Passwords are the gateway to your private information. This includes everything from bank details, healthcare records or sentimental files such as photos. Criminals use this information to blackmail and steal from you. But having a strong password is the first step to keeping them out. Here’s how to set a strong password:

What You Should Not Include:

Believe it or not, 6% of the UK admitted using ‘password’ as all or part of their password in a recent survey (source). This, along with ‘123456’ or keyboard patterns such as ‘qwerty’ should never be used. They’re easy to guess, far too commonly used and it would take hackers milliseconds to get into your accounts.

You should also avoid:

  • Your business name
  • Pet names
  • Favourite sports teams
  • Family member names
  • Significant dates, e.g., birthdays

This is because this type of information could be cracked just by repeatedly plugging in common names and phrases.

Additionally, all this information can often be taken from your social media accounts.

You would never expect to be targeted. But if someone wanted to? How easy would it be for them to look at your social accounts and find out common information, such as your pet’s name?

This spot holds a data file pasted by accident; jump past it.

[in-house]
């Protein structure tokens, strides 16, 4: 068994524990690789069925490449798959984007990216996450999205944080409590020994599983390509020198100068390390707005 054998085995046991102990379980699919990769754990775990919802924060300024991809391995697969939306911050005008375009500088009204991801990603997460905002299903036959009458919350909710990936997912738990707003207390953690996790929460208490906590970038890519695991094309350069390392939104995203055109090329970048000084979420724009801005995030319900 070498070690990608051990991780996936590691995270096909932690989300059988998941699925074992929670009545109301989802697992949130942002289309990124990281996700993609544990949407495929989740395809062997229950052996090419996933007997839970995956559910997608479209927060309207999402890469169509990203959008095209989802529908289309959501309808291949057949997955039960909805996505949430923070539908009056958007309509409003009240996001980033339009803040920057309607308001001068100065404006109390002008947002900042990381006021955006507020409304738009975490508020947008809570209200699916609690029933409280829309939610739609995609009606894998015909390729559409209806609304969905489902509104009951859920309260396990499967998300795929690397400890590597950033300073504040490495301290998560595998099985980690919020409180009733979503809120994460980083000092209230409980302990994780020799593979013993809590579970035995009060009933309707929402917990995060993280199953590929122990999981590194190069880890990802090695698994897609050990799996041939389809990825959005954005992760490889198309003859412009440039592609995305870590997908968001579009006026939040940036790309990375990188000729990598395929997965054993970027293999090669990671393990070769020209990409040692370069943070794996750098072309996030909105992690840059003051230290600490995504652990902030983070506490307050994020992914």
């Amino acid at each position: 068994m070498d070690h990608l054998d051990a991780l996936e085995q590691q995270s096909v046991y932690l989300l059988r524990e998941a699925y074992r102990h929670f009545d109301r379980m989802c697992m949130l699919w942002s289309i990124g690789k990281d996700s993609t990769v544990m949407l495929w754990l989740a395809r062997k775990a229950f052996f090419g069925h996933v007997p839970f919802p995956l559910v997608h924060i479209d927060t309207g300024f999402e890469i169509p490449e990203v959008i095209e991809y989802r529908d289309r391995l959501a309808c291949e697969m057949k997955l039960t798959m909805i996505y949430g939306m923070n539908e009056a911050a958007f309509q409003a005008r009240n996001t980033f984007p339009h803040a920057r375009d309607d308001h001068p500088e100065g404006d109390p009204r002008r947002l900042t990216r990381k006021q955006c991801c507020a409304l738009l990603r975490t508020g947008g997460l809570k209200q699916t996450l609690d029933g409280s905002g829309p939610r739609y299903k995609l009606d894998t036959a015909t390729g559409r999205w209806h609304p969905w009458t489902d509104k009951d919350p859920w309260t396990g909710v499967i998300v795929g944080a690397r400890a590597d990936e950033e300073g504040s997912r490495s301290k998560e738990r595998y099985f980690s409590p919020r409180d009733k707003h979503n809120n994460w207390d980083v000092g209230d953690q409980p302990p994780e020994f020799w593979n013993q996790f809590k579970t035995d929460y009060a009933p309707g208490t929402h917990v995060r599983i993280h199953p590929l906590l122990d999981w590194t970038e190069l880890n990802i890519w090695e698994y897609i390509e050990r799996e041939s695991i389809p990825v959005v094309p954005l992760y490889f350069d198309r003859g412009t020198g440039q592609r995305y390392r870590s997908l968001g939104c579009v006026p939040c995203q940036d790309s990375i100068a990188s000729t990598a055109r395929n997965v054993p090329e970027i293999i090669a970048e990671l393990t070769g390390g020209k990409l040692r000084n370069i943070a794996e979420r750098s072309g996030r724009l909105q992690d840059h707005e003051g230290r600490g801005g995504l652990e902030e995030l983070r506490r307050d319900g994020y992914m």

How to Set a Strong Password:

  • Use three random words
  • Make it long
  • Mix up characters such as letters, numbers, cases and symbols
  • Use separate passwords for each account you create
  • Use a multi-factor authentication app, such as the Microsoft Authenticator app – it’s free! (Apple Store) (Android Store)
  • Consider a password manager – both free and paid versions ar available for individuals and businesses

Some Password Facts:

A recent study by the National Cyber Security Centre found:

  • In the last year, 27% of UK citizens added more than four new password-protected accounts – with 6% reporting to have added in excess of 10 new accounts in the last 12 months
  • 15% of British people use their pet’s name as a password
  • 14% of British people use a family name
  • 13% of British people use a significant date
  • 6% of British people use their favourite sports team
  • 6% of the UK admitted using ‘password’ as all or part of their password


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